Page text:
Click for Official Page
The Court requested full merits briefing on April 25, 2014. The Court issued an opinion resolving the case on February 6, 2015. It then denied rehearing on March 13, 2015 File Closed
Per Curiam OpinionView Electronic Briefs | Oral Argument N/A | Video N/A PDF
|Appellate District:||4th Court of Appeals|
|COA Docket No.:||04-13-00082-CV|
|Opinion Author:||Honorable Catherine Stone|
|Trial Court:||166th District Court|
|Trial Judge:||Honorable Barbara H. Nellermoe|
|This case was waiting for a possible rehearing motion between March 13, 2015 and May 18, 2015.|
|2015-03-13||Motion for Rehearing - Disposed||Denied|
|2015-02-19||Motion for Rehearing|
|2015-02-19||Case forwarded to Court|
|2015-02-06||Court approved judgment sent to attorneys of record||Issued|
|2015-02-06||Petition for Review granted under TRAP 59.1|
|2015-02-06||Petition for Review disposed||Petition granted pursuant to TRAP 59.1|
|2015-02-06||Opinion issued||Court of Appeals' judgment reversed; cause remanded to trial court|
|2014-12-30||Notice from Counsel of a change in address|
|This case was pending on merits briefs between July 1, 2014 and December 30, 2014.|
|2014-07-01||Reply Brief (Petitioner)|
|2014-06-09||Brief on the Merits (Respondent)|
|2014-05-27||Brief on the Merits (Petitioner)|
|2014-05-02||Case Record Filed|
|2014-04-28||Record Requested in Petition for Review|
|2014-04-25||Brief on the Merits Requested|
|2014-04-07||Exhibits in case/cause filed (Petitioner)|
|2014-03-19||Reply to Response (Petitioner)|
|2014-03-10||Response to Petition (Respondent)|
|2014-02-07||Supreme Court of Texas Requested Response|
|2014-01-08||Phone call from Clerk's Office|
|2014-01-07||Case forwarded to Court|
|2013-12-06||Motion for Extension of Time to File Petition for Review disposed||Filing granted|
|2013-12-06||Motion for Extension of Time to File Petition for Review filed|
|2013-12-06||Petition for Review (Petitioner)|
|Ryder Integrated Logistics, Inc.||
|Fayette County, Texas||
The plaintiff contends that a car accident was caused by the headlights of a police car, which was at the time being moved and was facing oncoming traffic. The County invoked sovereign immunity. The question on appeal is whether this situation withs within the “use of property” exception in the Texas Tort Claims Act.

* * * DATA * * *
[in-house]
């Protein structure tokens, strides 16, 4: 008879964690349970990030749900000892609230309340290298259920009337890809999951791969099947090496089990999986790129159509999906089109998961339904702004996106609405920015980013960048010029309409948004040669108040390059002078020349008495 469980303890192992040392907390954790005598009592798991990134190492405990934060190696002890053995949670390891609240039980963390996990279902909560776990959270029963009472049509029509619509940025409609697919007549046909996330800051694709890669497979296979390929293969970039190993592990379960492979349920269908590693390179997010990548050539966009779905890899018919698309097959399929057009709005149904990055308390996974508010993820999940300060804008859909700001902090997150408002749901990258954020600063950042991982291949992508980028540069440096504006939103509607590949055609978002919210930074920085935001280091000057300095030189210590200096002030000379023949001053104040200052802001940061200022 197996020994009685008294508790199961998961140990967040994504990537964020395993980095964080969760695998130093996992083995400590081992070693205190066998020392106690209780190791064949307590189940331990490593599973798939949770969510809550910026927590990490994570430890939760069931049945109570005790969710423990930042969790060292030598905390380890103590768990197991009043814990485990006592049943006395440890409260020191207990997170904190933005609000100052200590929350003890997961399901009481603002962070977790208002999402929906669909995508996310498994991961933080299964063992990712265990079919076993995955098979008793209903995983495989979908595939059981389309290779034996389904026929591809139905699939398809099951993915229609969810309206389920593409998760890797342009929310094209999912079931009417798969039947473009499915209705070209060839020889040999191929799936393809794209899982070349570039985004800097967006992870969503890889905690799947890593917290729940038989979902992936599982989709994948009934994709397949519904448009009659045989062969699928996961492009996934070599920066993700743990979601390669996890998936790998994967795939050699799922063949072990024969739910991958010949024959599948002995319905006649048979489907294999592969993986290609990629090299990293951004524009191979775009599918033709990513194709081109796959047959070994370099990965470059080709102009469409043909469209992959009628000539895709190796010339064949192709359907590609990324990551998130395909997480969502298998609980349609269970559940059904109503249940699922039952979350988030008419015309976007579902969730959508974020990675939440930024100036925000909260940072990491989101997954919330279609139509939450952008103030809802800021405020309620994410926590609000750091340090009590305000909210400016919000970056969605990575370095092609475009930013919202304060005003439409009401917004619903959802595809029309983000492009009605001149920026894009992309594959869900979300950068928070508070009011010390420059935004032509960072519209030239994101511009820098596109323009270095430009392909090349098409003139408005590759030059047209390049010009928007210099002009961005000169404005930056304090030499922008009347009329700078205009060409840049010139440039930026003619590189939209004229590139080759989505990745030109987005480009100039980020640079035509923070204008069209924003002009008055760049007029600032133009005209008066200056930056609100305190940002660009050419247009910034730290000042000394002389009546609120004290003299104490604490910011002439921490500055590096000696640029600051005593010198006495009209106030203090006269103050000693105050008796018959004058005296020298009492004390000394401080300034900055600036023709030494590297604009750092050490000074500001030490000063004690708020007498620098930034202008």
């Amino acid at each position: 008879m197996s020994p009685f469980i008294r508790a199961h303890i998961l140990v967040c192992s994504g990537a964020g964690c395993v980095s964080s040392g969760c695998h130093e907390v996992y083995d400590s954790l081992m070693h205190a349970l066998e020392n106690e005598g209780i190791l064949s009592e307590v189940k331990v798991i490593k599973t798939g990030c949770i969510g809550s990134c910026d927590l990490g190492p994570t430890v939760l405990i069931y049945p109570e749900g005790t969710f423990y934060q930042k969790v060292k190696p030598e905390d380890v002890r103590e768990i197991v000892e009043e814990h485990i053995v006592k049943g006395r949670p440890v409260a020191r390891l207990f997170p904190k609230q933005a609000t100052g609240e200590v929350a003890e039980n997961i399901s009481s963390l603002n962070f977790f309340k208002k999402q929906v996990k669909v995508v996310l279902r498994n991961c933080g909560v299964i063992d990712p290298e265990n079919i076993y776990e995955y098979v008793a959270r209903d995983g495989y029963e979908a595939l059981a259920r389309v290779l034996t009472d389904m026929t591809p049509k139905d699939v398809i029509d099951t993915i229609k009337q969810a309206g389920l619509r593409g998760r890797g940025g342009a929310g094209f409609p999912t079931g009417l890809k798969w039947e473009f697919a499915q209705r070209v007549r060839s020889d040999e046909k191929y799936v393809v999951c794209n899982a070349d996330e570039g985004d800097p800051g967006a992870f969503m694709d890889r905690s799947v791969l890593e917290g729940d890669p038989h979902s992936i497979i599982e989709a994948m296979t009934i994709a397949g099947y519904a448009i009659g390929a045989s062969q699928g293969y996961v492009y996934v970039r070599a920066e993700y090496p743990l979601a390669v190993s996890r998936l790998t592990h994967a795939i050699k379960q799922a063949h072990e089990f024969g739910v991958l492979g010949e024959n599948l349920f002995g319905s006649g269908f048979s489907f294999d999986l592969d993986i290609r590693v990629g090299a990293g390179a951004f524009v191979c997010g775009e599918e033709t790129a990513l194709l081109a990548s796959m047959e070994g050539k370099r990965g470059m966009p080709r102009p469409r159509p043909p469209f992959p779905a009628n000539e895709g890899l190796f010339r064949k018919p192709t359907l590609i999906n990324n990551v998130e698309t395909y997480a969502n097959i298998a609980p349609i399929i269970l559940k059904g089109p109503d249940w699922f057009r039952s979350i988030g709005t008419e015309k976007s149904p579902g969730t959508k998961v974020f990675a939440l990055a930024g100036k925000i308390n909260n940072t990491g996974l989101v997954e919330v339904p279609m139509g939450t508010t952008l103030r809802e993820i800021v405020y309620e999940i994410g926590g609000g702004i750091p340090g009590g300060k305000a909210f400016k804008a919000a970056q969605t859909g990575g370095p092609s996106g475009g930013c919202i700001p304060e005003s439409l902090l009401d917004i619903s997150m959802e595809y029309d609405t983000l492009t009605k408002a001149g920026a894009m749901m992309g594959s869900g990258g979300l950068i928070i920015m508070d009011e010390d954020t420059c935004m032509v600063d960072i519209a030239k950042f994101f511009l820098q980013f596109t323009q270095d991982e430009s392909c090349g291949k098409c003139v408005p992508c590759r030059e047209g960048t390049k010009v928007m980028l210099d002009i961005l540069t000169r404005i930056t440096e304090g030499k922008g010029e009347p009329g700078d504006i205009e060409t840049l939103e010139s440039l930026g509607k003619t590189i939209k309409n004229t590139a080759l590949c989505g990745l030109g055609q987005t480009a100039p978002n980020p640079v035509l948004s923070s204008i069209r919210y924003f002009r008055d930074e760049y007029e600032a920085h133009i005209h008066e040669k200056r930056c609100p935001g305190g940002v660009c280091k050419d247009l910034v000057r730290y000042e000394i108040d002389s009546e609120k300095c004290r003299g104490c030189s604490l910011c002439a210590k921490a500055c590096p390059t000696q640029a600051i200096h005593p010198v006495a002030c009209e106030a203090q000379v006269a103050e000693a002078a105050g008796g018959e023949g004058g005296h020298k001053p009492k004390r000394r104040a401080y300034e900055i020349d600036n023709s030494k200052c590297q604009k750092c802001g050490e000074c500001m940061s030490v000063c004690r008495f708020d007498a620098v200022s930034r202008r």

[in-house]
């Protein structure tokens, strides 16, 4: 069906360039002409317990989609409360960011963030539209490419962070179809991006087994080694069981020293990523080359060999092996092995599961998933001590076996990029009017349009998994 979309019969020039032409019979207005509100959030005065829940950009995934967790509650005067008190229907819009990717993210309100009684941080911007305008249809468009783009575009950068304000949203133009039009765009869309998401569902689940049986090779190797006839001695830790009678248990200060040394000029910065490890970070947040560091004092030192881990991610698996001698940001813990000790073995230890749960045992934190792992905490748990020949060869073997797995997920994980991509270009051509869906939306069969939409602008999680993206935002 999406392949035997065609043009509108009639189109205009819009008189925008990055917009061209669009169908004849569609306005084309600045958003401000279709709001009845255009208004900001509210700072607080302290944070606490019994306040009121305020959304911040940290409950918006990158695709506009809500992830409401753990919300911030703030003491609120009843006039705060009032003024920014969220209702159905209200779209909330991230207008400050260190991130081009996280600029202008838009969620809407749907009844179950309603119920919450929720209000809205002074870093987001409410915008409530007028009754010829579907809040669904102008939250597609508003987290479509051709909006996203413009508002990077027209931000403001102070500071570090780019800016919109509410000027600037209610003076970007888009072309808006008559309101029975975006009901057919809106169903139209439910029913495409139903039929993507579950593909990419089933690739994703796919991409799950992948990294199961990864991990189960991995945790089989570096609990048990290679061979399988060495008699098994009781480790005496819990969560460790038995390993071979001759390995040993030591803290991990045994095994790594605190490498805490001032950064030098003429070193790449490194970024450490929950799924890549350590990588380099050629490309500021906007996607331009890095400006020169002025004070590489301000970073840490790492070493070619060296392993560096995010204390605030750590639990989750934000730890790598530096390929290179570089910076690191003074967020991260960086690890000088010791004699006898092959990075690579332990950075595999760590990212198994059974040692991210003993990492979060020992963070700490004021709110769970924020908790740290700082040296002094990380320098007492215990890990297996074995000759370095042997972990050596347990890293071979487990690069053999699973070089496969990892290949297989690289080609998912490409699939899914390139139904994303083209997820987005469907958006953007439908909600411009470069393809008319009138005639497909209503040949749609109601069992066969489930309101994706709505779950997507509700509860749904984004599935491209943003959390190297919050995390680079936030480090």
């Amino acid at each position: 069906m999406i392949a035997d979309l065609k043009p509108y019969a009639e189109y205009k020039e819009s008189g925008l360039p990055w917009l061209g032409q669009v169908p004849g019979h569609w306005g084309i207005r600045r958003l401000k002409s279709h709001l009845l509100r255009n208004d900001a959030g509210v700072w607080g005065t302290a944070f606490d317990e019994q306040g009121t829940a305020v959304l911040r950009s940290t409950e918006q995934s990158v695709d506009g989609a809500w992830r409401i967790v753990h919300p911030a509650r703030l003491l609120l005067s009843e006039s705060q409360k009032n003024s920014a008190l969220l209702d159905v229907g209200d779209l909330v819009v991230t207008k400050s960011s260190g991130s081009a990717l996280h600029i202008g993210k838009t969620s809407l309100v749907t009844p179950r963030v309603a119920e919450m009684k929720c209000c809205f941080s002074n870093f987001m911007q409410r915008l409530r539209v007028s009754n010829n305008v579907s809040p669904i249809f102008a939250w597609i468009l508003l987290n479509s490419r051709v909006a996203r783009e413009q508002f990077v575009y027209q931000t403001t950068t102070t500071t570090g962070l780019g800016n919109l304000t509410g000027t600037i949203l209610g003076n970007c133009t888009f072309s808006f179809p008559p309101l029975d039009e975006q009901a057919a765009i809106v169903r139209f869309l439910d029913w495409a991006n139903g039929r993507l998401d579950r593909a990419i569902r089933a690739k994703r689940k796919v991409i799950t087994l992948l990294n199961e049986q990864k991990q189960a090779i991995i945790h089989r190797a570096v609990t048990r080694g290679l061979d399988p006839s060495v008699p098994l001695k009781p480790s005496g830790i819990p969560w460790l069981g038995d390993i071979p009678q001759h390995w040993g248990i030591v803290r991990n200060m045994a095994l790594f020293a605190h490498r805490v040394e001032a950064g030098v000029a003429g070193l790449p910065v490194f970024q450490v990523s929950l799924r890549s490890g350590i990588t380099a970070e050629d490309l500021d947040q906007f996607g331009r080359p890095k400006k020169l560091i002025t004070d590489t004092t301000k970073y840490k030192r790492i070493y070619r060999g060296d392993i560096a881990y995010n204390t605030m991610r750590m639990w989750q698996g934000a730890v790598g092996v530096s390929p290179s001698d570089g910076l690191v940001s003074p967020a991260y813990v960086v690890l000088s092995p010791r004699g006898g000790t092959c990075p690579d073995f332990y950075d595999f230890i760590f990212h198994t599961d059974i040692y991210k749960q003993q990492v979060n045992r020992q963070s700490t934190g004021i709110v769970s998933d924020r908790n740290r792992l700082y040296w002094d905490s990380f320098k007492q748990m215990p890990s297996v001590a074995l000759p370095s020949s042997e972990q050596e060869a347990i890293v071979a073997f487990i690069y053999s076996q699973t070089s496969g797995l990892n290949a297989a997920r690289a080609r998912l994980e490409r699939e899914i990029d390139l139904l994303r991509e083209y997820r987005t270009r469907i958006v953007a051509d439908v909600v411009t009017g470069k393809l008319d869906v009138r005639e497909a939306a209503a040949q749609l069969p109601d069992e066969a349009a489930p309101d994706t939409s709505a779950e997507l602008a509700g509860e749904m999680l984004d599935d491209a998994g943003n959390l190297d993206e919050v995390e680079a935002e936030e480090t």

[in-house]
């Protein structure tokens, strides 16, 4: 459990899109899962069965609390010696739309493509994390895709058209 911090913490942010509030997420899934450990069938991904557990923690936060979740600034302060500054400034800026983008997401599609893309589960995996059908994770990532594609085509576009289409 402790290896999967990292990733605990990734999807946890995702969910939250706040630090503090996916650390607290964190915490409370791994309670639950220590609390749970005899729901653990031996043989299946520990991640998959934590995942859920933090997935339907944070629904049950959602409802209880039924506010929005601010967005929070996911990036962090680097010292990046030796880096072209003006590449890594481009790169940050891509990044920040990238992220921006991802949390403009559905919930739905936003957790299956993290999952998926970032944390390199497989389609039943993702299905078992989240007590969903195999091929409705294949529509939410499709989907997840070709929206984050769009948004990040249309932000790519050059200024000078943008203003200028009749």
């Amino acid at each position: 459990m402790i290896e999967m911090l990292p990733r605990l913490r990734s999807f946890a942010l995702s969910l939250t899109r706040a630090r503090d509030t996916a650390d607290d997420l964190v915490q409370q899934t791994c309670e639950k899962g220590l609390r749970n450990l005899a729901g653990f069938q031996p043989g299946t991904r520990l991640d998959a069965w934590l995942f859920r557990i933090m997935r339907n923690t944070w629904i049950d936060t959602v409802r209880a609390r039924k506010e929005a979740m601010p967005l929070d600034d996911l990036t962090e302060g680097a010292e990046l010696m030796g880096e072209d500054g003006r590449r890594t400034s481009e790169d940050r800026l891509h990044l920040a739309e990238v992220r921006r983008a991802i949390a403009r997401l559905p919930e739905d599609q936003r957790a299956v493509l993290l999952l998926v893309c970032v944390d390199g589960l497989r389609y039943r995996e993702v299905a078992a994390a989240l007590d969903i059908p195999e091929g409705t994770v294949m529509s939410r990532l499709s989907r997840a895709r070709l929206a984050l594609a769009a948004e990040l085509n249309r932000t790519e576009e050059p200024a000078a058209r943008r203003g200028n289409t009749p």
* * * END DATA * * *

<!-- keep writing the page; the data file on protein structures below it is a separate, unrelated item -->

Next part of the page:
The Supreme Court held that it does fit the exception and, thus, that a waiver of sovereign immunity had been pleaded. The key fact turned out to be that, in this case, the police car was being operated (“relocat[ed]”) at the time of the accident.
The County argued that an accident caused by headlights alone could not fit within the waiver, citing a Houston case from 2007 in which that court found immunity against an accident claimed to have been caused by a parked police car with its emergency lights activated. Texas DPS v. Grisham, 232 S.W.3d 822 (Tex. App.—Houston [14th Dist.] 2007, no pet.). The driver in that case claimed the accident was caused by the fact that they had to change lanes to comply with state law. That court of appeals, however, held that the police car in question was not in “use” merely by virtue of being parked with its emergency lights on.
In this case, the Supreme Court was expressly careful not to either approve or disapprove the holding of Grisham. (“Although we express no opinion as to the substance of the Grisham panel’s analysis, we decline to follow its reasoning here.”). That may be a question for another day.
To decide this case, the Supreme Court chose merely to distinguish Grisham, noting that the police car here was unquestioningly being operated at the time. This was not a parked car, it was a car in motion.
The Court also rejected the County’s argument that the accident was caused by the “illegal conduct” of the driver, an illegality based on the Transportation Code requirement to change lanes or reduce speed when approaching a parked emergency vehicle. This car, it noted, was not parked. And the ultimate effect of such a finding would, the Court noted, be merely to reduce proportionate responsibility; there is not a general bar to suit based on “illegal conduct.”